For Pat Musi, this race represents the last hurrah in New Jersey before he packs everything from his shop and home in nearby Carteret, N.J., and relocates to Mooresville, N.C. The outlaw-racing icon has immersed himself in the 10th edition of the SPEEDTECH Shakedown Nationals street-legal classic. His Pat Musi Performance business is the sponsor of the Top Sportsman class, but he will be consulting with his clients from a variety of categories. On top of that, Musi will be going for the $20,000 winner's share of the purse as he competes for the Pro Modified trophy.
The eight-time Pro Street class champion will drive his 2010 Dodge Stratus in the Pro Modified class, trying on Raceway Park's historic quarter-mile to qualify for the 32-car field. He said that in the process he'll use this opportunity to have a shakedown of his own, treating it as a test session for the American Drag Racing League finale Oct. 19-20 at the Texas Motorplex, near Dallas.
"We'll be trying some stuff," Musi, who's ranked No. 3 in the ADRL Pro Mod chase, said during Saturday's long delay. "Our motor needs going through, but we figured we'd make a few passes."
He used the first one to claim the No. 6 spot with a 6.109-second E.T. at 219.19 mph.
"I like the Shakedown deal," he said, adding that he's enthusiastic his schedule will permit him a chance to run once again at what he calls his home track. "I raced in The Shakedown one other time, but there always seemed to be a conflict. It should be a great race. I've raced at Raceway Park for about 40 years. I'm glad to be back."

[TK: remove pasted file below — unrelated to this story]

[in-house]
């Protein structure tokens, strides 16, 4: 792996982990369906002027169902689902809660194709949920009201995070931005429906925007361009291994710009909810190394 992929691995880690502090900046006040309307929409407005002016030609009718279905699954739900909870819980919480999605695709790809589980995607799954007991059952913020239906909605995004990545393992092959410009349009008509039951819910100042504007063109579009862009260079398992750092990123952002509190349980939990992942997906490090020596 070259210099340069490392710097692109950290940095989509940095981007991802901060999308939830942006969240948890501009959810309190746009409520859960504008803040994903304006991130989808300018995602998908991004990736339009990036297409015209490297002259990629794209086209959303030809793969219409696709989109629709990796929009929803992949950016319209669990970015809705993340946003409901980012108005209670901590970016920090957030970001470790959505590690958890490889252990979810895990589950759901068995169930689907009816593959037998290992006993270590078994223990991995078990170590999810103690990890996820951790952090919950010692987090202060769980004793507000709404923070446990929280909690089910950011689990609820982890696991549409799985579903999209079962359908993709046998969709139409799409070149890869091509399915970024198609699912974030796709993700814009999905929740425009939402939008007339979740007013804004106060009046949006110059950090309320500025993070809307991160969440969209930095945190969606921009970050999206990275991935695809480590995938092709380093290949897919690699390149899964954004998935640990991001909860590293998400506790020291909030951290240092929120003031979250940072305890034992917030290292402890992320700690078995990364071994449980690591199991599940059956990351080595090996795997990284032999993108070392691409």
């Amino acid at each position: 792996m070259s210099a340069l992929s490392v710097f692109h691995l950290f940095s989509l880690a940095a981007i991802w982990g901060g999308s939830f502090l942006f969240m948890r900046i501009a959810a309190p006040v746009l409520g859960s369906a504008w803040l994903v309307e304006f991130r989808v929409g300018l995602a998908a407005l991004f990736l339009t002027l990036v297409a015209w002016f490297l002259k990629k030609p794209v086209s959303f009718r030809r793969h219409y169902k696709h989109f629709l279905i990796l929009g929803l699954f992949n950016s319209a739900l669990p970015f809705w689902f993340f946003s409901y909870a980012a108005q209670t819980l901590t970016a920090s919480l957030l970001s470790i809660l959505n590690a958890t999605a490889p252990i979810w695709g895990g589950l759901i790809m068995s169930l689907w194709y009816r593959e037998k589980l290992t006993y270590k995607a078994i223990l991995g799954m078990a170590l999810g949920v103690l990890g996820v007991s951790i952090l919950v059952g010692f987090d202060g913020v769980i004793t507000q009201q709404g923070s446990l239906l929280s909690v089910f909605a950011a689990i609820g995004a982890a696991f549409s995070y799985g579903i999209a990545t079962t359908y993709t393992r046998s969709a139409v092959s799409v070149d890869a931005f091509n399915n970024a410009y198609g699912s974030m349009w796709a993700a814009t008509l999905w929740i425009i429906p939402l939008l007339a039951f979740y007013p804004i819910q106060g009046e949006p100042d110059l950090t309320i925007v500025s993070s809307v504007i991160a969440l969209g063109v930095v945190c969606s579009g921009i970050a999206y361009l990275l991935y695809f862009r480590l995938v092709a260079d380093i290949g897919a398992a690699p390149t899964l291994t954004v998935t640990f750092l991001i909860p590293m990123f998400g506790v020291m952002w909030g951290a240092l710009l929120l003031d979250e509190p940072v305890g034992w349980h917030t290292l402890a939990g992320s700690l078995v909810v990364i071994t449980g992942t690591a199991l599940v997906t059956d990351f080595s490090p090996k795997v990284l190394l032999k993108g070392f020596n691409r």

Musi last competed at Raceway Park at the 2010 NHRA Supernationals, qualifying in the top half of the field and posting a quarterfinal finish. However, during the years, he has driven Pro Modifieds and Pro Street cars. "We did a lot of match-racing there, too," he said fondly.
In recent years, Musi has taken his brand of drag racing to the Caribbean island nation of Curacao, and he'll return there for events in November and December. So The Shakedown Nationals will serve as his special test against some of the sport's top names before he takes on an international field.
He said he's impressed with Shakedown Nationals founder / promoter Dave Hance and how he has built this event that bills itself as "a no-holds-barred feast of tire-shredding horsepower" but also has inherited a label of some curious blend of history and hysteria.
Said Musi, "Dave Hance is really trying hard, He's out there, working hard. And I've never heard him talk about anybody bad. So we'll try to support him and The Shakedown."
During the extraordinarily long afternoon wait in the staging lanes, he said, "I feel bad for Dave, but it's just one of those deals."
One of his more recent duties has become teaching 21-year-old daughter Lizzy Musi, a Top Sportsman racer and graduate of the Jr. Dragster ranks. With him racing in the ADRL Pro Mod class and her in Top Sportsman, they have dreamed about becoming drag racing's first father-daughter combo to win at the same ADRL race. The younger Musi will be lending support for her dad but isn't in the mix this weekend because her car is in Jacksonville, Fla., with its owner.
"It sucks that I'm not racing here," Lizzy Musi said. "This weather is really good. And the track looks really good."
She said since her attention-attracting accident at Bristol this year wasn't the way she had planned to let people know she was on the ADRL scene but that she is getting more and more comfortable in the machine that she has driven to a 4.06-second E.T.
"She learned a lot form that accident," her father said. "It's not a matter of IF you're going to crash but WHEN. We've all crashed. But she did exactly what we [longtime friend Rickie Smith and he] told her. We can feel it in the seat, but we can't explain exactly how it feels, how far you can push a car."
He said Robert Patrick, who's two weeks into his long recovery from that Norwalk, Ohio, wreck, is "a really, really good driver. So it's hard to explain that."
He added that he's teaching Lizzy not to be merely a passenger in her race car. "I always say we have drivers and passengers, and we've got a lot of passengers" in the sport.
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